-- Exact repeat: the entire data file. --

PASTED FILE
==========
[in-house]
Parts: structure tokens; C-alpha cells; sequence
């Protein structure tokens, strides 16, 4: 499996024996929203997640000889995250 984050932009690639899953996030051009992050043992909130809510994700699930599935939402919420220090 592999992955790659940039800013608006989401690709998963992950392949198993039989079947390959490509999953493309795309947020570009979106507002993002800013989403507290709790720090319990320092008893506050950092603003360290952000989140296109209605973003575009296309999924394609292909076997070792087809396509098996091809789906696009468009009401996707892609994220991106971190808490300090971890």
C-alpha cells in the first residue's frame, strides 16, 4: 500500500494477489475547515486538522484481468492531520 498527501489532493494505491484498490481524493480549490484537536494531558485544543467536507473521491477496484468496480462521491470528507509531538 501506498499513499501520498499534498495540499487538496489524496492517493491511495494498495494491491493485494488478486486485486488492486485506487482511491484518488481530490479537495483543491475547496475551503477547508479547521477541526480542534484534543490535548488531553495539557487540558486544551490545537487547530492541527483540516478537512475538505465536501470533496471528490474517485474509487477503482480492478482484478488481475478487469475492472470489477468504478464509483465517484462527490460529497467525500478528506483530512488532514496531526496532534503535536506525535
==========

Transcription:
[in-house]
Parts: structure tokens; C-alpha cells; sequence
């Protein structure tokens, strides 16, 4: 499996024996929203997640000889995250 984050932009690639899953996030051009992050043992909130809510994700699930599935939402919420220090 592999992955790659940039800013608006989401690709998963992950392949198993039989079947390959490509999953493309795309947020570009979106507002993002800013989403507290709790720090319990320092008893506050950092603003360290952000989140296109209605973003575009296309999924394609292909076997070792087809396509098996091809789906696009468009009401996707892609994220991106971190808490300090971890």
C-alpha cells in the first residue's frame, strides 16, 4: 500500500494477489475547515486538522484481468492531520 498527501489532493494505491484498490481524493480549490484537536494531558485544543467536507473521491477496484468496480462521491470528507509531538 501506498499513499501520498499534498495540499487538496489524496492517493491511495494498495494491491493485494488478486486485486488492486485506487482511491484518488481530490479537495483543491475547496475551503477547508479547521477541526480542534484534543490535548488531553495539557487540558486544551490545537487547530492541527483540516478537512475538505465536501470533496471528490474517485474509487477503482480492478482484478488481475478487469475492472470489477468504478464509483465517484462527490460529497467525500478528506483530512488532514496531526496532534503535536506525535